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Commission welcomes repeal of mandatory sentencing laws in NT

Commission – General

October 2001

welcomes repeal of mandatory sentencing laws in NT

The Aboriginal and
Torres Strait Islander Social Justice Commissioner, Dr William Jonas,
today welcomed the repeal of mandatory minimum terms of imprisonment for
property crimes committed by juveniles and adults ('mandatory sentencing
laws') in the Northern Territory.

"Mandatory sentencing
laws in the Northern Territory have been a focal point across the country
and internationally for the past few years due to their callous and unjust
nature. These laws targeted Indigenous people and have been costly and
ineffective in deterring crime. The Northern Territory government is to
be congratulated for its efforts in repealing these laws." Dr Jonas

The Juvenile Justice
Amendment Act( No2) 2001
repeals mandatory sentencing for juvenile
offenders, while the Sentencing Amendment Act (No 3) 2001 repeals
mandatory sentencing for property offences for adults. However, the Sentencing
Amendment Act
creates a presumption of imprisonment for a series of
offences known as aggravated property offences: The Act provides that
a Court must imprison an offender or require them to participate in a
community work order, unless exceptional circumstances exist.

Dr Jonas stated "A
sense of justice has been restored to the Territory's legal system as
courts will no longer be compelled to sentence Indigenous and other offenders
who have committed petty property crimes to lengthy terms of imprisonment,
without having regard to their circumstances."

"However, I
would prefer the restoration of full judicial discretion in the case of
aggravated property offences. It remains to be seen whether the class
of offences which attract a presumption of imprisonment including for
first time offenders will lead to any further unjust sentences for Indigenous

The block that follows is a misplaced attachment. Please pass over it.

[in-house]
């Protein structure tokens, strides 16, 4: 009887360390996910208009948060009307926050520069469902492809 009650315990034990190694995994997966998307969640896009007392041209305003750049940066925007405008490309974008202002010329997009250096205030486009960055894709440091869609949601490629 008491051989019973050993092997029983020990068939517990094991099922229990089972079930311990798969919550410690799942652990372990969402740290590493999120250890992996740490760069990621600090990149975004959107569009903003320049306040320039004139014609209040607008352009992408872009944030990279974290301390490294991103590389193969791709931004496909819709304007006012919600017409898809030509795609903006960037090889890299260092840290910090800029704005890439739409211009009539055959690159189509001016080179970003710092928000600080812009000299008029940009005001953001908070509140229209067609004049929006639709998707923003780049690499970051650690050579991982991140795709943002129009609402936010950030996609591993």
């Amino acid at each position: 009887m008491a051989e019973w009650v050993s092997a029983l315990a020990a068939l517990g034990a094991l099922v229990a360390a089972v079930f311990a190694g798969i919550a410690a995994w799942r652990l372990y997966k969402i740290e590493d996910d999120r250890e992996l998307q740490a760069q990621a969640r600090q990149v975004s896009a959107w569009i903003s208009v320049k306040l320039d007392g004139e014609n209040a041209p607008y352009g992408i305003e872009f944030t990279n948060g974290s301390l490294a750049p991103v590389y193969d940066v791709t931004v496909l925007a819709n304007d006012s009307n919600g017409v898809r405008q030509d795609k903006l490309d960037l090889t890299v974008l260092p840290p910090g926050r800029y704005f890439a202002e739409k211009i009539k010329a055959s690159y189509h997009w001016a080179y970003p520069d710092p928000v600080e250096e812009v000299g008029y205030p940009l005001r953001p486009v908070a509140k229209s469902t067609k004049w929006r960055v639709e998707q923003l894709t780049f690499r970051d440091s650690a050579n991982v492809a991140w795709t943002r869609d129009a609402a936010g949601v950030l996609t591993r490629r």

"The repeal
of mandatory sentencing will allow the focus to be more appropriately
and fully on diversionary options, which have a much greater chance of
addressing the needs of victims as well as appropriately dealing with
juvenile offenders."

The introduction
of diversionary programs has been encouraging and stands in stark contrast
to the impact of mandatory sentencing, Dr Jonas stated. "It is unfortunate,
however, that diversionary programs for juveniles have so far had to operate
in the shadow of mandatory sentencing laws. Also, the deal with the federal
government unacceptably allowed mandatory sentencing for adults to continue."

Dr Jonas called for
the Commonwealth government to ensure that funding for diversionary programs
under the deal with the Territory government be maintained. "It is
essential that the federal government continues to fund these programs
in their formative stages."

Dr Jonas also urged
the Territory government to ensure that its efforts do not end with the
repeal of mandatory sentencing: "I hope that the repeal of these
laws signals the beginning of a new relationship with Indigenous people
in the Territory."

The repeal of mandatory
sentencing in the Northern Territory now means that Western Australia
is the only state in Australia that has laws which impose minimum mandatory
terms of imprisonment for property offences. These laws are currently
under review by a WA Ministry of Justice inquiry. "The Western Australian
mandatory sentencing provisions are bad law. The WA government can expect
more intensive scrutiny of these laws in coming months - they should act
now and repeal these reprehensible laws."

Media Contact
: Jan Payne 0419 258 597

updated 2 December 2001.